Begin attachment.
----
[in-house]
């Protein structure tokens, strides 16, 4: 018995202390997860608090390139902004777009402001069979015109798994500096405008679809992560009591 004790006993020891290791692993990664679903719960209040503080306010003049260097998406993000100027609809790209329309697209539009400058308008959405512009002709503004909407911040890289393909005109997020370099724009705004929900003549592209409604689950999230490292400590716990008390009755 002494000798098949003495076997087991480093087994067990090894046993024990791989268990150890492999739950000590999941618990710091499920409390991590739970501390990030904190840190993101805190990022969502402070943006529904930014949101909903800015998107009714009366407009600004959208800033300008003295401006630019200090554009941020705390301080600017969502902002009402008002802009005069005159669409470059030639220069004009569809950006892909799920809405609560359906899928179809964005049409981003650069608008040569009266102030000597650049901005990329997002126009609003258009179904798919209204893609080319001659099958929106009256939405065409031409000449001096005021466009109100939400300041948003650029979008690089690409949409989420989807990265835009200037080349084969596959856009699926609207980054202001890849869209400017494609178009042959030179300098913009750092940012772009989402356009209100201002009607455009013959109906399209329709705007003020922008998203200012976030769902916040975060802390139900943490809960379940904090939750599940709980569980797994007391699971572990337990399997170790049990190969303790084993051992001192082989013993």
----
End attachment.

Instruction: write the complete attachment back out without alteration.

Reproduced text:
[in-house]
């Protein structure tokens, strides 16, 4: 018995202390997860608090390139902004777009402001069979015109798994500096405008679809992560009591 004790006993020891290791692993990664679903719960209040503080306010003049260097998406993000100027609809790209329309697209539009400058308008959405512009002709503004909407911040890289393909005109997020370099724009705004929900003549592209409604689950999230490292400590716990008390009755 002494000798098949003495076997087991480093087994067990090894046993024990791989268990150890492999739950000590999941618990710091499920409390991590739970501390990030904190840190993101805190990022969502402070943006529904930014949101909903800015998107009714009366407009600004959208800033300008003295401006630019200090554009941020705390301080600017969502902002009402008002802009005069005159669409470059030639220069004009569809950006892909799920809405609560359906899928179809964005049409981003650069608008040569009266102030000597650049901005990329997002126009609003258009179904798919209204893609080319001659099958929106009256939405065409031409000449001096005021466009109100939400300041948003650029979008690089690409949409989420989807990265835009200037080349084969596959856009699926609207980054202001890849869209400017494609178009042959030179300098913009750092940012772009989402356009209100201002009607455009013959109906399209329709705007003020922008998203200012976030769902916040975060802390139900943490809960379940904090939750599940709980569980797994007391699971572990337990399997170790049990190969303790084993051992001192082989013993």